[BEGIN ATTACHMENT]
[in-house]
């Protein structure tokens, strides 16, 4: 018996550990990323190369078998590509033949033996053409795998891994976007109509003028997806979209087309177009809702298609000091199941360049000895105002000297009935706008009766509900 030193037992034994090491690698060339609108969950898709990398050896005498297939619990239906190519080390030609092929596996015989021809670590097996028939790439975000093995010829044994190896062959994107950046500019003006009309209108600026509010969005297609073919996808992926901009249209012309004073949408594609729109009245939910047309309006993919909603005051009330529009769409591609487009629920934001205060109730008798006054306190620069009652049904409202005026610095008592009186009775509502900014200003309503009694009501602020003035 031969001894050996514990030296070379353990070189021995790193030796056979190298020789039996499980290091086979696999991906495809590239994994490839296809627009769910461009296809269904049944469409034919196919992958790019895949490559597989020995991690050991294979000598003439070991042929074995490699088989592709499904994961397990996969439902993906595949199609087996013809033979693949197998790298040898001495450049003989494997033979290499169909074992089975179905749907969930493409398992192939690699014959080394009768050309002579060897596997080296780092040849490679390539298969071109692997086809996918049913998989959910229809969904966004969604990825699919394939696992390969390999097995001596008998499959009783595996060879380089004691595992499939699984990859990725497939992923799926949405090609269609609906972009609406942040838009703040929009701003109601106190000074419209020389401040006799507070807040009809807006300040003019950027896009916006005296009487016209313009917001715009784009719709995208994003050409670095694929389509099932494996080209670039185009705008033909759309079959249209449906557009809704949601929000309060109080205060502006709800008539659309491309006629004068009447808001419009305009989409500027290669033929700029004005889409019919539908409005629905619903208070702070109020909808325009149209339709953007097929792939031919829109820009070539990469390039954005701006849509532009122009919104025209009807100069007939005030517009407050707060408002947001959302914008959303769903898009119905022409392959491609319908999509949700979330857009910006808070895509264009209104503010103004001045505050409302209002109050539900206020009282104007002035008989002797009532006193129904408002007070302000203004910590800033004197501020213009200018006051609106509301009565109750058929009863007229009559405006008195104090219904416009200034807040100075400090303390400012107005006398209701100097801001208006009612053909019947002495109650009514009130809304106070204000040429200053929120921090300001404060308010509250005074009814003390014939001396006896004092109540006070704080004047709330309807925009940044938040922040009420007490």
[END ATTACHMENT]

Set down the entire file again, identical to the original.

[in-house]
């Protein structure tokens, strides 16, 4: 018996550990990323190369078998590509033949033996053409795998891994976007109509003028997806979209087309177009809702298609000091199941360049000895105002000297009935706008009766509900 030193037992034994090491690698060339609108969950898709990398050896005498297939619990239906190519080390030609092929596996015989021809670590097996028939790439975000093995010829044994190896062959994107950046500019003006009309209108600026509010969005297609073919996808992926901009249209012309004073949408594609729109009245939910047309309006993919909603005051009330529009769409591609487009629920934001205060109730008798006054306190620069009652049904409202005026610095008592009186009775509502900014200003309503009694009501602020003035 031969001894050996514990030296070379353990070189021995790193030796056979190298020789039996499980290091086979696999991906495809590239994994490839296809627009769910461009296809269904049944469409034919196919992958790019895949490559597989020995991690050991294979000598003439070991042929074995490699088989592709499904994961397990996969439902993906595949199609087996013809033979693949197998790298040898001495450049003989494997033979290499169909074992089975179905749907969930493409398992192939690699014959080394009768050309002579060897596997080296780092040849490679390539298969071109692997086809996918049913998989959910229809969904966004969604990825699919394939696992390969390999097995001596008998499959009783595996060879380089004691595992499939699984990859990725497939992923799926949405090609269609609906972009609406942040838009703040929009701003109601106190000074419209020389401040006799507070807040009809807006300040003019950027896009916006005296009487016209313009917001715009784009719709995208994003050409670095694929389509099932494996080209670039185009705008033909759309079959249209449906557009809704949601929000309060109080205060502006709800008539659309491309006629004068009447808001419009305009989409500027290669033929700029004005889409019919539908409005629905619903208070702070109020909808325009149209339709953007097929792939031919829109820009070539990469390039954005701006849509532009122009919104025209009807100069007939005030517009407050707060408002947001959302914008959303769903898009119905022409392959491609319908999509949700979330857009910006808070895509264009209104503010103004001045505050409302209002109050539900206020009282104007002035008989002797009532006193129904408002007070302000203004910590800033004197501020213009200018006051609106509301009565109750058929009863007229009559405006008195104090219904416009200034807040100075400090303390400012107005006398209701100097801001208006009612053909019947002495109650009514009130809304106070204000040429200053929120921090300001404060308010509250005074009814003390014939001396006896004092109540006070704080004047709330309807925009940044938040922040009420007490």